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I can print a reasonably high quality print, but then there will be a millimetre or two of rubbish.

Bad layer Bad layer

This can happen at the start of a print, in the middle or at the end.

It doesn't seem to be bad G-code as I can reprint with good results.

There seems to be a correlation between the bad layers and walls. They seem to occurs when there is a transition to printing a horizontal wall.

The latter if there two images if the tail end of a thirteen hour print.

  1. What's causing this?
  2. Is it something I can fix or is it that the (new) printer is failing?
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  • $\begingroup$ that looks like 3 or 4 bad layers before recovery and then again... can you do a 2 cm diameter, 10 cm high pillar test print and check if that error always happens at the same height? $\endgroup$ – Trish Jan 7 '19 at 13:00
  • $\begingroup$ @Trish I did some narrow cylindrical prints, 0.5 cm by 10 cm with a curved base for support. The first failed the first millimetre then reduced, the second no failures (both had wobbly profiles but good adhesion). $\endgroup$ – BanksySan Jan 7 '19 at 13:34
  • $\begingroup$ @Trish I'll print your recommendation, any specific settings that are good for a test print? The prints above were 0.1mm layers. $\endgroup$ – BanksySan Jan 7 '19 at 13:35
  • $\begingroup$ Thanks for the test. a larger diameter would allow to rule out thermal troubles with printing narrow objects (at some point they just blob). Just the diameter and some arbitrary hight that is larger than where you get errors is needed - if it always appears in the same hight on prints one after another it hints to the movement while random placement hints to extrusion. I suggest no infill and 2 or 3 walls - and no top layers $\endgroup$ – Trish Jan 7 '19 at 13:38
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This can be caused by various problems, of which an aforementioned filament diameter is only one of multiple possible causes.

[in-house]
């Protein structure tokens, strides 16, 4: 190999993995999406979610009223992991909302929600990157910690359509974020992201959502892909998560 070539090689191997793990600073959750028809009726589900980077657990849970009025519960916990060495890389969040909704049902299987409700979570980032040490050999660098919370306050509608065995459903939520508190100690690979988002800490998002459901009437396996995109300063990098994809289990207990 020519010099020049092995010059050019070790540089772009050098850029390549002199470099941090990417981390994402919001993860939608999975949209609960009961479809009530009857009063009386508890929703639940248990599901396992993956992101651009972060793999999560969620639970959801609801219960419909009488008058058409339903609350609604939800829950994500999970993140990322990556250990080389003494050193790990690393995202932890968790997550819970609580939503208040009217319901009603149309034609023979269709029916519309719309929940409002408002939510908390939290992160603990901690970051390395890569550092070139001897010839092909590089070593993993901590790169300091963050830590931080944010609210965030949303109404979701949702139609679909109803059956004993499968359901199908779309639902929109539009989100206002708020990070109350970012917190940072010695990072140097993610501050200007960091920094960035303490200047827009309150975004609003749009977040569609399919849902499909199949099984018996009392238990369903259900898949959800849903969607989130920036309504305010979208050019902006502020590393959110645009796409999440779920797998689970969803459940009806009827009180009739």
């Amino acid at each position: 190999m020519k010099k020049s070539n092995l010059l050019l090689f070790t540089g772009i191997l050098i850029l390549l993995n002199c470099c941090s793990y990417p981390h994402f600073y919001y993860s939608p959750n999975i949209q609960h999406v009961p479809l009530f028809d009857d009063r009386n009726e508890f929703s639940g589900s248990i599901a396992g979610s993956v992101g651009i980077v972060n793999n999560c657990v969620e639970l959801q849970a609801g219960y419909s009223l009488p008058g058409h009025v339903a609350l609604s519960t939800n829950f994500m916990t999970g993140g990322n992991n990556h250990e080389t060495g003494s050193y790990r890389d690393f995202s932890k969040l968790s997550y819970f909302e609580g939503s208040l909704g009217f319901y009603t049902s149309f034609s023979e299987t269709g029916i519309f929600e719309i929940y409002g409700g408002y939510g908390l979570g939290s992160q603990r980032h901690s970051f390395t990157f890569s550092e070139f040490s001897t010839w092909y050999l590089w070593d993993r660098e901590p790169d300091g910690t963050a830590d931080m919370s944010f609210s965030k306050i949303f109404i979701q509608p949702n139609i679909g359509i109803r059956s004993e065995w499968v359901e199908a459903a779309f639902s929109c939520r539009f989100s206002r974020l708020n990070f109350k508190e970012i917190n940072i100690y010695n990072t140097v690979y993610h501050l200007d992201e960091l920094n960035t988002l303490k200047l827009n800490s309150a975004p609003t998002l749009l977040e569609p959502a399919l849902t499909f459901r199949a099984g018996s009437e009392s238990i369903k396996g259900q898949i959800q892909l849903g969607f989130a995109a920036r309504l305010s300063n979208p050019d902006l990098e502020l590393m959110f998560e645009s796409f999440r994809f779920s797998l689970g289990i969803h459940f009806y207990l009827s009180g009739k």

The observed phenomenon is called under-extrusion. Temporary under-extrusion can also be caused by filament friction on the spool, too low or too high filament extruder gear friction (pressure on the filament by the roller), or friction in a Bowden tube (dust particles).

Please ensure your spool unrolls freely (not entangled; entangled filament is audible like "ker-chunk" when the filament is rearranged on the spool by force of the extruder pulling) and check the extruder for friction or slip. If the extruder gear slips, this is also accompanied by an audible "click" that is called clicking. This generally implies that there is too much friction in the hot end, or an obstruction/clog.

Considering that your print recovers from the problem, and that it occurs randomly, the best guess is that your filament in entangled now and then.

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  • $\begingroup$ Thanks Oscar. How do I check the extruder for friction and slip? Is there a calibration process or similar for it? $\endgroup$ – BanksySan Jan 7 '19 at 16:53
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    $\begingroup$ I just realised, I occasionally hear a loud "ker-chunk" which I'd attributed to the spool turning ungracefully around the holder. I'm wondering not if that's when the bad layers appear. $\endgroup$ – BanksySan Jan 7 '19 at 17:05
  • $\begingroup$ @BanksySan If you hear that, it means your filament is entangled on the spool, this causes extra friction, it is most probably your actual problem. Checking the filament that comes out if the extruder will reveal if you have too much or too less tension on the roller, you see that by the indentation the gear leaves in the filament. There are many pictures to be found on that topic. If you have a direct drive extruder you need to un-mount the hotend. $\endgroup$ – 0scar Jan 7 '19 at 18:22
  • $\begingroup$ @BanksySan Ker-chunk can also be a skipping extruder. It hints to a clogged nozzle often $\endgroup$ – Trish Jan 7 '19 at 18:38
  • $\begingroup$ I've had similar problems related to friction in my bowden tube. The extruder will make frequent clicking sounds as it skips. Certain filaments seem more prone to this as well. I've found that lubricating the tube and/or filament fixes it. There are several sponge holders on Thingiverse; add a little cooking oil to the sponge and install it where the filament enters your extruder. $\endgroup$ – mbmcavoy Jan 7 '19 at 18:46
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One of the reasons for such a defect may be a local decrease in the diameter of the filament. Carefully check your filament.

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  • $\begingroup$ Thanks Dmitry, what do you mean by check the filament? It looks OK. It's gray and long and thin. $\endgroup$ – BanksySan Jan 7 '19 at 17:04
  • $\begingroup$ @BanksySan, measure the diameter of the filament with the micrometer or caliper in several points (>=10) on length about 5-10 meter $\endgroup$ – Dmitry Kasatsky Jan 7 '19 at 17:56
  • $\begingroup$ @BanksySan, can you disassemble the extruder? The extruder gear can be loosely fixed to the motor shaft. $\endgroup$ – Dmitry Kasatsky Jan 7 '19 at 18:02

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